Eva Novotna is TNW’s video platform editor and part of our marketing team. Eva Novotna is TNW’s video platform editor and part of our marketing team.
Every two years, the amount of information in the world doubles.
Kenneth Cukier, The Economist’s Data Editor, thinks that with data quantity also comes an increase in data quality. With more data, we are able to extract more information from it.
Big data enables us to learn and to process information faster. In 2003, with the computer capabilities at that time, it would take about 10 years to sequence the human genome. In 2013, it took about 2-3 days. Other activities like speech recognition, text translation, and self-driving cars are getting more precise the more data we have. Now, we can collect more information than we ever could before and we no longer need to work with samples only.
We’ve just added Kenneth Cukier’s talk from TNW Europe Conference 2012 to our TNW Video site and you can watch it right now for free
The downside of having more data is that it becomes more messy to work with. Although the data collection is getting cheaper, the cost of cleaning the data increases.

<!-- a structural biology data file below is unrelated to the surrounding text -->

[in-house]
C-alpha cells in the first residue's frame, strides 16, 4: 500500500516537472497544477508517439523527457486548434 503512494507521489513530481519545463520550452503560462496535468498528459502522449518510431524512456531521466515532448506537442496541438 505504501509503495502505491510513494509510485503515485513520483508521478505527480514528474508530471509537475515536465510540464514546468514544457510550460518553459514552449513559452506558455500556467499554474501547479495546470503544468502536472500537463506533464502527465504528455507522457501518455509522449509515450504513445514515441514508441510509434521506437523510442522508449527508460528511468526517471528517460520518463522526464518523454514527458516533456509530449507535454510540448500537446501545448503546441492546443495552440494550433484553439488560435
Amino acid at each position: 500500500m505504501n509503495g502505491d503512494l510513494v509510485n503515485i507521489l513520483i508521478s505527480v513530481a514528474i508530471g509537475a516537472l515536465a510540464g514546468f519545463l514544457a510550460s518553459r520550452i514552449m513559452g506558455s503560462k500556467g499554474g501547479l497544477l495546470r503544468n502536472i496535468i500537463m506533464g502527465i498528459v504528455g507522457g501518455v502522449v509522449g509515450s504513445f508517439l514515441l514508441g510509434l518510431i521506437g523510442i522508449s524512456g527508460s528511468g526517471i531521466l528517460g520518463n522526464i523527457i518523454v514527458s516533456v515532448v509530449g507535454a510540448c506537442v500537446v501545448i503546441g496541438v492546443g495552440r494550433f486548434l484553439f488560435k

In the future, big data will offer us endless possibilities, it can even save lives or predict contraindications. As an example, Cukier mentions a research project that focused on 82 million search results. By comparing searches of two drugs and certain medical conditions, scientist found a correlation between using those drugs and the side effects of using them together.
How can traffic accidents be prevented using data? How can we predict and prevent crimes? And what is a dictatorship of data? Watch the video to find out.
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